A man flashing a police badge and armed with handcuffs and pepper spray worked his way into the Young Israel of Woodmere synagogue near the end of the Shabbat morning services, Channel 12 News reported Monday.
The report, which unfortunately refers to the Orthodox synagogue on 859 Peninsula Blvd. in Woodmere, NY, as a “Temple,” cites police officials who say Mikhail Mikhaylov, 28, a resident of Far Rockaway, Queens, just showed up wearing an NYPD baseball cap, parked in a restricted spot, told a security guard he was a police officer, entered the synagogue and told people he had a gun in his car.
When the shul’s head of security stopped and questioned him, Mikhaylov flashed an NYPD detective shield—or something like it, but when the security man insisting on seeing his police identification up close the bizarre intruder returned to his car and drove away.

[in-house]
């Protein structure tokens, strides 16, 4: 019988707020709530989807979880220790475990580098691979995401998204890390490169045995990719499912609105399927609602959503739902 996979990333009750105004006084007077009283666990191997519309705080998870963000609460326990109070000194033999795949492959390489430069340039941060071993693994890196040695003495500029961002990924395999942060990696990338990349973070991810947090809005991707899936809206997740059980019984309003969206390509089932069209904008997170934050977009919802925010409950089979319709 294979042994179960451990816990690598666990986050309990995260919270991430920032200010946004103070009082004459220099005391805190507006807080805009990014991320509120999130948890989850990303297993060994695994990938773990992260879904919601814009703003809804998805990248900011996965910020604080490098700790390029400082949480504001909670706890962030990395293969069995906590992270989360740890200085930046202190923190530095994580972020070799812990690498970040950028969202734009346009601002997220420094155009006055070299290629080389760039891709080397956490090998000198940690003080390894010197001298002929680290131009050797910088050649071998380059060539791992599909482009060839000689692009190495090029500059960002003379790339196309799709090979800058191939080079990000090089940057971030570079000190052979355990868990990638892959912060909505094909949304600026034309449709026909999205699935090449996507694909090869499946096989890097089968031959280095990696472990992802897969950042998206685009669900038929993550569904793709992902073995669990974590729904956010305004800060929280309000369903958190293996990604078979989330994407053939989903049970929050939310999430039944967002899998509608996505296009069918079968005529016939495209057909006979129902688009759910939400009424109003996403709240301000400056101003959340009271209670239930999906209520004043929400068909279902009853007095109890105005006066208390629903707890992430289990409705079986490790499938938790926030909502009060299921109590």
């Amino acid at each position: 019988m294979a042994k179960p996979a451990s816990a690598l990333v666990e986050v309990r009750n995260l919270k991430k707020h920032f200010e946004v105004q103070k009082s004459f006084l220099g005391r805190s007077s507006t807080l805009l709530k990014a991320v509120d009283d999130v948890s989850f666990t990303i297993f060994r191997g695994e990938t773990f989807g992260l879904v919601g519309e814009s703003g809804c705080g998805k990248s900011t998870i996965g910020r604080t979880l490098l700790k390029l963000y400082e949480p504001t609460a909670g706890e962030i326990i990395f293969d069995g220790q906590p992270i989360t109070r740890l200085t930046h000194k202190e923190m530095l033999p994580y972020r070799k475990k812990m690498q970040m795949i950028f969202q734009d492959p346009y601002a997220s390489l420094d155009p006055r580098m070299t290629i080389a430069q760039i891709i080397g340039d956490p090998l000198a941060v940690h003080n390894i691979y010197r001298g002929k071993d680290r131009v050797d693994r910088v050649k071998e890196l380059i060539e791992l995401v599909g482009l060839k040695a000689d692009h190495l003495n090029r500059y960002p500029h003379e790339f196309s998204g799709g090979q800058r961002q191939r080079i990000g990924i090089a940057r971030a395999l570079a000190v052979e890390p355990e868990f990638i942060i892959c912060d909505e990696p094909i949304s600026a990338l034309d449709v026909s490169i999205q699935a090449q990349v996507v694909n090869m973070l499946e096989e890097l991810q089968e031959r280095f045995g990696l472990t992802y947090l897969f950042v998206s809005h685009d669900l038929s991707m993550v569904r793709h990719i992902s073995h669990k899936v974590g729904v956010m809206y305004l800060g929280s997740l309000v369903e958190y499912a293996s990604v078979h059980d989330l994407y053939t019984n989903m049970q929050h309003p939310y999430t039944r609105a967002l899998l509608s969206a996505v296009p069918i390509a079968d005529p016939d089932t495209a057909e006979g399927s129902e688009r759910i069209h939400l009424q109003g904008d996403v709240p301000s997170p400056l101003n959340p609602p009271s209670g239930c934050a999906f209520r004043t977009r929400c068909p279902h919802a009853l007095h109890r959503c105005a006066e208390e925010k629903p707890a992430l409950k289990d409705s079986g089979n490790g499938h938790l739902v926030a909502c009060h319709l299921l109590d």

Police say they found two knives on Mikhaylov’s person when they later apprehended him.
An attorney representing Mikhaylov in court Monday told the judge his client wanted to pray – a desire most Jews find ways to fulfill without impersonating a policeman.
News 12 interviewed Mikhaylov’s father who had no idea why his boy would impersonate a police officer to get into a synagogue, and the inevitable shocked neighbor who testified that Mikhaylov “actually has prayed at my synagogue.” Which could suggest that Mikhaylov is Jewish.
Young Israel of Woodmere released a statement saying: “We want to inform you of a situation that took place this past Shabbos. A person came to our shul building impersonating a police officer. Our YIW CSS security team, who are trained to be on the alert at all times, questioned this individual and the Police Dept. was contacted. We were informed that this person was arrested yesterday. You may read in the paper or hear on the news about this incident and we wanted to alert you about this. As always, safety and security are our priorities. We want to assure you that we take all precautions possible in safeguarding our shul and members.”
But nobody, not the shul, nor the police, nor Mikhaylov’s lawyer, nor Mikhaylov himself, would explain why did he need to pose as a cop to get into a synagogue where he was welcome without the costume. We’re going with a calendrical mix-up: he thought it was Purim.